JAN 14, 2017 10:12 AM PST

New Polar Bear Conservation Plan Could Be the Last Chance to Save the Species

WRITTEN BY: Anthony Bouchard

In a Conservation Management Plan released by the United States Fish and Wildlife service this week, climate change was unsurprisingly announced to be the single biggest primary threat against the existence of polar bears in the arctic.

Polar bears are losing traction as Arctic ice continues to melt.

Image Credit: Gellinger/Pixabay

The plan talks about the importance of saving the species, which has sadly become one of the most recognizable mascots of the effects of climate change, noting that other factors also impact their numbers, such as human-bear conflict, Alaskan hunting, and even those dangerous oil spills that happen from time to time among other things.

“This plan outlines the necessary actions and concrete commitments by the Service and our state, tribal, federal and international partners to protect polar bears in the near term,” Greg Siekaniec, FWS Alaska Regional Director, said in a prepared statement. “But make no mistake; without decisive action to address Arctic warming, the long-term fate of this species is uncertain.”

The plan calls for immediate action to start saving the species, which is currently listed as a threatened species as the fate of their place in this world remains vastly unknown.

The arctic is their happy place, where they can use the ice there to get close to the water’s edge and hunt for seals. Unfortunately, much of the ice is melting, causing it to crack and break away, meaning the bears are having a hard time getting to the seals that they like to eat, so instead, they starve.

“The current global polar bear population is estimated to be 26,000,” the Fish and Wildlife Service explained. “If greenhouse gas emissions continue to rise at the current rates throughout the 21st century, polar bears will likely disappear from much of their present-day range.

While figuring out what we can do to save the species is no easy task, the plan comes up with some ideas for what we can do to help slow down their demise, hopefully giving their numbers a chance to rebound.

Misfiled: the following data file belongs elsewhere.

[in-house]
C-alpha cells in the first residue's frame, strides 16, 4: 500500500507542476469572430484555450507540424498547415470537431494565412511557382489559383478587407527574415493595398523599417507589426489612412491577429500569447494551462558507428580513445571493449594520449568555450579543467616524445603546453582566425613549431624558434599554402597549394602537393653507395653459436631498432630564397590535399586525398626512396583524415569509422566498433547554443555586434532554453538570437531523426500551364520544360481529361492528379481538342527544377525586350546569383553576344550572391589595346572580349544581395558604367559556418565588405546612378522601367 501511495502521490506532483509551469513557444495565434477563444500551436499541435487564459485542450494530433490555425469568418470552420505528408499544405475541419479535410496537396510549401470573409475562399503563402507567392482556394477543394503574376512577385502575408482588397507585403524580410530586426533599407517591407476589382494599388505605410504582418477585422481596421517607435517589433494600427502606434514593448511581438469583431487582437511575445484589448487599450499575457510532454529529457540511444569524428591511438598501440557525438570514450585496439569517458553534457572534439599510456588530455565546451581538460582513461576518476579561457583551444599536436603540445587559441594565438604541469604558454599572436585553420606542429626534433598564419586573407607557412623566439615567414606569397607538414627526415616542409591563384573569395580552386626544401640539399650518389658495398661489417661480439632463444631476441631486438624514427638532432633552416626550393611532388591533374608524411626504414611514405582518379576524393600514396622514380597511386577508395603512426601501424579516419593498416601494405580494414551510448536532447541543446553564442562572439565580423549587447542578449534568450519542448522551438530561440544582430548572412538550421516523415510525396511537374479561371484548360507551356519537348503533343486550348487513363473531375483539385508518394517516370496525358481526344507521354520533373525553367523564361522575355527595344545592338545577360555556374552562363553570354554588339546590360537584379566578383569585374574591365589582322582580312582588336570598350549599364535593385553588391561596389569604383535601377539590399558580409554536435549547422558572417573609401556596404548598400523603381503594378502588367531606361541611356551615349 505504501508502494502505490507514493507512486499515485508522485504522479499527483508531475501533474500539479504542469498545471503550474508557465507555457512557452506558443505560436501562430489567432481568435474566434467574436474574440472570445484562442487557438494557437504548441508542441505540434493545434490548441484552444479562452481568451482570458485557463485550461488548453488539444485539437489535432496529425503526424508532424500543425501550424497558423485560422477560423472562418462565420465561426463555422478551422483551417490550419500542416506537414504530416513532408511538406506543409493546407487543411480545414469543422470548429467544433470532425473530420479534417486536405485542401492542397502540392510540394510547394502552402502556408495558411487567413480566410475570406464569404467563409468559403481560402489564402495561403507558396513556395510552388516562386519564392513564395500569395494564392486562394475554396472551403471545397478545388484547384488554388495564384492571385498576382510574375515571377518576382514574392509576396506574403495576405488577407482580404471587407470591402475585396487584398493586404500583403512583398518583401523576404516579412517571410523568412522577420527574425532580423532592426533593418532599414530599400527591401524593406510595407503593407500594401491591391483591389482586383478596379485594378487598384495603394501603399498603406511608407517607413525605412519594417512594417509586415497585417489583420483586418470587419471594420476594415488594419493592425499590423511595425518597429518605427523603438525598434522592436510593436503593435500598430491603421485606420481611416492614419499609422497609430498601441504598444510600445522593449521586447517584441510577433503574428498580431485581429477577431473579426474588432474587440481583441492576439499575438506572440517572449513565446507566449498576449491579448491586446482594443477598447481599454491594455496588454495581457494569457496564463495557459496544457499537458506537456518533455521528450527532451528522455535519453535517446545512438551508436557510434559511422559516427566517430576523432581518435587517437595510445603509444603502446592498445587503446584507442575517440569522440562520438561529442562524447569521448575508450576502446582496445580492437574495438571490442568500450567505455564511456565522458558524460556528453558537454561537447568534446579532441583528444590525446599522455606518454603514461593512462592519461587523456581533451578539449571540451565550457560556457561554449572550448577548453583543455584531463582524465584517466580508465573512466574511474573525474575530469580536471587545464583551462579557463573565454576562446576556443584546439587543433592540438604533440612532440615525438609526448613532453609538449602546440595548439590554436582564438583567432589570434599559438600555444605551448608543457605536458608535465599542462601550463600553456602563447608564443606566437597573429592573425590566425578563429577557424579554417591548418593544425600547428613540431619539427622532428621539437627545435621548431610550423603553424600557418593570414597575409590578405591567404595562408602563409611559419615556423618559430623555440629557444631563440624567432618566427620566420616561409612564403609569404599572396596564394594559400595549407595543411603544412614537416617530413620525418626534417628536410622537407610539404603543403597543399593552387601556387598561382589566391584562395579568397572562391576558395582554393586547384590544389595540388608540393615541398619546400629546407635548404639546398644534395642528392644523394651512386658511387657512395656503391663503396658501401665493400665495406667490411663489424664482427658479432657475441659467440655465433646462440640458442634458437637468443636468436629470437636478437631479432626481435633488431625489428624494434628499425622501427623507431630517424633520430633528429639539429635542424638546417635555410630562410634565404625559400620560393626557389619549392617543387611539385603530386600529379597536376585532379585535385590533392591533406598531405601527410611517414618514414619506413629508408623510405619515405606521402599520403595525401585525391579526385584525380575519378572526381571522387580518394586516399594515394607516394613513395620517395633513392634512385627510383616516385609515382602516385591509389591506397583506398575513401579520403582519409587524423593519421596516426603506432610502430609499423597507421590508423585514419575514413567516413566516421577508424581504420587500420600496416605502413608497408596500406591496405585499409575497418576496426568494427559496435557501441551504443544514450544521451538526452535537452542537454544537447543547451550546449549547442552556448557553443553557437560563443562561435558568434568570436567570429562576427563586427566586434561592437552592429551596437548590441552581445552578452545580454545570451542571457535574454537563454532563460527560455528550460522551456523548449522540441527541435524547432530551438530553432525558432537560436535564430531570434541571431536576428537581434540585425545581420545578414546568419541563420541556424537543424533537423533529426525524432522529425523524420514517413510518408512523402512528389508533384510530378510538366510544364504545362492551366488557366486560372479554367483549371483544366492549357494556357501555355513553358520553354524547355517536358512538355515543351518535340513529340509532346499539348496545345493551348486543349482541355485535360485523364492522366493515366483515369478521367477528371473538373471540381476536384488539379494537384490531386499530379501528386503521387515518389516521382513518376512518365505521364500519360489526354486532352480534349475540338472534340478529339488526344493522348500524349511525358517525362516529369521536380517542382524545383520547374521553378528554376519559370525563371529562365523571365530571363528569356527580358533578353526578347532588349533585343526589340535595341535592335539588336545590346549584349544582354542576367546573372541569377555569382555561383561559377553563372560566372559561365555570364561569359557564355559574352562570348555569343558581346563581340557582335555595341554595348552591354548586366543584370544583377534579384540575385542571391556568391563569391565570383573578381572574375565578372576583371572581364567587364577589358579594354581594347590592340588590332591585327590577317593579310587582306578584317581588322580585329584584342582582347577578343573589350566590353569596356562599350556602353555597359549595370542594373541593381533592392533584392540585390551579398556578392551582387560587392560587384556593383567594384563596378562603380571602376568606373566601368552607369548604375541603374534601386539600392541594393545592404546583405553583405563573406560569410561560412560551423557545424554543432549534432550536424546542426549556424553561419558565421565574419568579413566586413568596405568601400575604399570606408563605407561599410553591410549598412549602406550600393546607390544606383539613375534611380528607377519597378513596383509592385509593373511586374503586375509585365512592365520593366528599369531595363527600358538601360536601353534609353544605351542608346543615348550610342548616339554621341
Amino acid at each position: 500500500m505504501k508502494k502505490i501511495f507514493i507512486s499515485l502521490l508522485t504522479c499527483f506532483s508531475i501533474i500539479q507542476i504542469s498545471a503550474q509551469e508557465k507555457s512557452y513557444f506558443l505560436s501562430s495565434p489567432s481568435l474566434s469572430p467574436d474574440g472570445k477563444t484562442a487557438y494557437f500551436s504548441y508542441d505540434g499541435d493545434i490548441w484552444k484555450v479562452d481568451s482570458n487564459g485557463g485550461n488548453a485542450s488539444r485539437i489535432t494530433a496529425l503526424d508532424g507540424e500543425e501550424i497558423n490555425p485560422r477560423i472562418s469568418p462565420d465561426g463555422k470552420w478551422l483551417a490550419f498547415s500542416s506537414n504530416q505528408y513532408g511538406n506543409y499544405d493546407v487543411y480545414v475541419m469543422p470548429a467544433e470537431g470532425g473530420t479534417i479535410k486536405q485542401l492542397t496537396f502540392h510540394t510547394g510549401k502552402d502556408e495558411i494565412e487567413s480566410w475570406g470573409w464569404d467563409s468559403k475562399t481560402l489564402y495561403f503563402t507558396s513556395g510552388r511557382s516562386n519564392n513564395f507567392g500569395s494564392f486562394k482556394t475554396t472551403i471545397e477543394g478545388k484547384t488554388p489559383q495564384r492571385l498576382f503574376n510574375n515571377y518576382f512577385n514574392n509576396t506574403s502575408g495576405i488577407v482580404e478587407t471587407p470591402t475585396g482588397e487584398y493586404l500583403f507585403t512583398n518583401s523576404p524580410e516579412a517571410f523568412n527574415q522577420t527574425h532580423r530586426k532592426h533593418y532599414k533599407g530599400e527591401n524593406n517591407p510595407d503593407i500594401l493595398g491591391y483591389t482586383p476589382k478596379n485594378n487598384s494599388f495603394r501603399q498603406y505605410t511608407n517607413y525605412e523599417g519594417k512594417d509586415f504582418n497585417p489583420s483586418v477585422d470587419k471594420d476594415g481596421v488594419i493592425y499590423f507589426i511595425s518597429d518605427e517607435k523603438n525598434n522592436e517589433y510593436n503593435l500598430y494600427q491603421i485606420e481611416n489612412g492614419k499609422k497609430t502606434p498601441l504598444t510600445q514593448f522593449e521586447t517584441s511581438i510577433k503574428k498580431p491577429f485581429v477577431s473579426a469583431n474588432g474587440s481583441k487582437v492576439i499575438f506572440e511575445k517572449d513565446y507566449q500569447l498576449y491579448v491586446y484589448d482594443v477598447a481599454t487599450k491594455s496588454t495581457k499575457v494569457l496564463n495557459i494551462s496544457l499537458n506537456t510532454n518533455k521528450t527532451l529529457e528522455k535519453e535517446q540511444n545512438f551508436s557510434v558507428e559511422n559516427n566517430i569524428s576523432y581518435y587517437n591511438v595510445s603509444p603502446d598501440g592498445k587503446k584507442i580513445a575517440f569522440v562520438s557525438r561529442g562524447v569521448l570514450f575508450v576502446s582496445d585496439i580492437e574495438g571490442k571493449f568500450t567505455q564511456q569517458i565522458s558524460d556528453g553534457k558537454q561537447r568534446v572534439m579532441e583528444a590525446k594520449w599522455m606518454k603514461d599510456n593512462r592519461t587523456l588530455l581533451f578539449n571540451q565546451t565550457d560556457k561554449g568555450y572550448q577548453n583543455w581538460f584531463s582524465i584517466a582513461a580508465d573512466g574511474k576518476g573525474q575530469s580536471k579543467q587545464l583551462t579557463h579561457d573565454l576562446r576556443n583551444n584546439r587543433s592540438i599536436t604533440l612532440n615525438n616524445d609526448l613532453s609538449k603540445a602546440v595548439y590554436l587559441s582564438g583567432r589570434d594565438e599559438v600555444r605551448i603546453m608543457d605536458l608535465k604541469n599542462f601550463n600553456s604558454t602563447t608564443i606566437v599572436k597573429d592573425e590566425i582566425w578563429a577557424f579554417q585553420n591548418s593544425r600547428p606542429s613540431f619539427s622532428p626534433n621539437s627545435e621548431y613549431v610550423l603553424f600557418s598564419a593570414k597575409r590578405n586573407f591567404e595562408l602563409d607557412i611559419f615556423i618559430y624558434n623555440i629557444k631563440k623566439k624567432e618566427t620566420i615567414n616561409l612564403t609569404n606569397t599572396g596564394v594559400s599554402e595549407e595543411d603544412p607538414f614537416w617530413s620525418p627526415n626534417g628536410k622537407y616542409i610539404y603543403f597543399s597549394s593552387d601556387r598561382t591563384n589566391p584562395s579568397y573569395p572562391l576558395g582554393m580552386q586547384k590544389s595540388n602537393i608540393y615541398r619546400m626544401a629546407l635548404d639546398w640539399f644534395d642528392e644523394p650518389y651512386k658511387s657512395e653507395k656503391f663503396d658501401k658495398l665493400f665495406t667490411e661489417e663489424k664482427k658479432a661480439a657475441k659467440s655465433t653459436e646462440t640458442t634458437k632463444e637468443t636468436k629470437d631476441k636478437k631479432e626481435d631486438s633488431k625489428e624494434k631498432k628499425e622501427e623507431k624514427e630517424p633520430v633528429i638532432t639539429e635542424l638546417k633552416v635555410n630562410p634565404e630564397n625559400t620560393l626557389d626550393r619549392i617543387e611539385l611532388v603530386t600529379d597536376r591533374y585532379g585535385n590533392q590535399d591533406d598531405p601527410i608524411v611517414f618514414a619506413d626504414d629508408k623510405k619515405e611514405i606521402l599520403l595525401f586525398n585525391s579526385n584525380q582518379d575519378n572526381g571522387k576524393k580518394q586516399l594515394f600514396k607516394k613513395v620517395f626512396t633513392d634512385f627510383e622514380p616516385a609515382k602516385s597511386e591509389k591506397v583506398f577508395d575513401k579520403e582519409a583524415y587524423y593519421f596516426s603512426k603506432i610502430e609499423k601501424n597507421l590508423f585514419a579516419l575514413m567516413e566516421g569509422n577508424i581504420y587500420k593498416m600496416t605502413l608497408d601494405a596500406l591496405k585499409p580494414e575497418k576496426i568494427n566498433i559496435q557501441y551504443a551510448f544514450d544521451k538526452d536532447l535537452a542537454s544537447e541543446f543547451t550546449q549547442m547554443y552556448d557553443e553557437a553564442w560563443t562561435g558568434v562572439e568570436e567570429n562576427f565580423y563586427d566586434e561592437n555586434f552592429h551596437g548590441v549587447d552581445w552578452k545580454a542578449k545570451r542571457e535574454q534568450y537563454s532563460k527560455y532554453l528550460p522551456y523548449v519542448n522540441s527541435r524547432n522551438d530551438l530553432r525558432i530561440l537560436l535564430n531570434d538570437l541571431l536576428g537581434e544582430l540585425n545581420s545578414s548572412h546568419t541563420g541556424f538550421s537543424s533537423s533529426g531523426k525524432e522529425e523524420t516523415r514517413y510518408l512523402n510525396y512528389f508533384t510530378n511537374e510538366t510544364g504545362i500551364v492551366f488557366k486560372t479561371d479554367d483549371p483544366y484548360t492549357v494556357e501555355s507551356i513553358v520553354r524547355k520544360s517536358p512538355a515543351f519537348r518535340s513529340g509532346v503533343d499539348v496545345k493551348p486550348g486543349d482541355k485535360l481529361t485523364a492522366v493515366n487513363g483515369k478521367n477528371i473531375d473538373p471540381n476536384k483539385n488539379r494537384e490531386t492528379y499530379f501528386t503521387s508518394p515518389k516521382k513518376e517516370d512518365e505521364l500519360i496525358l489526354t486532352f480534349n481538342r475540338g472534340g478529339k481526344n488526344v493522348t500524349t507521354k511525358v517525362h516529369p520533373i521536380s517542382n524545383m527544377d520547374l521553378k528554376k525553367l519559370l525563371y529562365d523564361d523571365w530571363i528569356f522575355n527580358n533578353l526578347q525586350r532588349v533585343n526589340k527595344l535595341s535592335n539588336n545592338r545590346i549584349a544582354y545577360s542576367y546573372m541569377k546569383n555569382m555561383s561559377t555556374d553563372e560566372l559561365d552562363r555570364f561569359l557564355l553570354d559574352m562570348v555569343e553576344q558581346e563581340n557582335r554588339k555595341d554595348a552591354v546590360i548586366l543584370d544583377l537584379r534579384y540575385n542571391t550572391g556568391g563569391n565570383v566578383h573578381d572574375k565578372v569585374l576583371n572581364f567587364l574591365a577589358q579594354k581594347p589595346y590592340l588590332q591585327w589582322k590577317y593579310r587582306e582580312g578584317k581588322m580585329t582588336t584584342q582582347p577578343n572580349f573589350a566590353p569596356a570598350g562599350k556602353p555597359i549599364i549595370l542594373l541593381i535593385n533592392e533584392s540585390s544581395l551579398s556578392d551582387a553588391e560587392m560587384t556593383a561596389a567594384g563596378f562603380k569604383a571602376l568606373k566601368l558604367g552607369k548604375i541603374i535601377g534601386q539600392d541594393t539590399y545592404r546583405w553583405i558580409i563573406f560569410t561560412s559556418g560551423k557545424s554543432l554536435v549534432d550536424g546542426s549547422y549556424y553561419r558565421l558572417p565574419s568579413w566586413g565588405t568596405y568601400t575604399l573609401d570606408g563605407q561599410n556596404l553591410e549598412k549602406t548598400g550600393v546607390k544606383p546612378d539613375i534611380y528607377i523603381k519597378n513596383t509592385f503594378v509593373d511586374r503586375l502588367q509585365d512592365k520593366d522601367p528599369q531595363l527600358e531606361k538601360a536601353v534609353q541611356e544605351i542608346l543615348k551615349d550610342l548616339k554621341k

While not everyone on the planet agrees with climate change, there is irrefutable proof that it’s happening and at an alarming rate. It would be horrible to see these creatures suffer a fate that could have been prevented.

Source: FWS (1), (2)

About the Author
  • Fascinated by scientific discoveries and media, Anthony found his way here at LabRoots, where he would be able to dabble in the two. Anthony is a technology junkie that has vast experience in computer systems and automobile mechanics, as opposite as those sound.
You May Also Like
NOV 25, 2019
Plants & Animals
NOV 25, 2019
Here's What Makes Fleas Such a Problem
Fleas are known as one of the world’s peskiest insects, not only because they can compel you itch incessantly, but also because they have a reputatio...
DEC 08, 2019
Plants & Animals
DEC 08, 2019
What's Inside a Pufferfish May Surprise You
Pufferfish are among one of the most easily discernable fish in the ocean, especially when inflated. But do you know how these little fish are able to expa...
DEC 19, 2019
Earth & The Environment
DEC 19, 2019
Tiny Fossils Reveal California's Ocean Acidification History
A century’s worth of microscopic shells has revealed that ocean acidification is occurring in California waters at twice the rate of the global avera...
JAN 07, 2020
Clinical & Molecular DX
JAN 07, 2020
Kiss and tell: new test for kissing bug disease
Here’s one Latin lover that you do not want to get kissed by: triatomines, or “kissing bugs”. Known locally as pitos or chipos, these ins...
FEB 02, 2020
Plants & Animals
FEB 02, 2020
These Fish Beach Themselves When it Comes Time to Mate
Most fish probably cringe at the idea of beaching themselves on purpose, especially since they can’t breathe out of water. But this is something that...
FEB 10, 2020
Genetics & Genomics
FEB 10, 2020
The Broken Genes of the Last Woolly Mammoths
Wooly mammoths are thought to have died out around 4,000 years ago in a remote area off the Siberian coast, called Wrangel Island....
Loading Comments...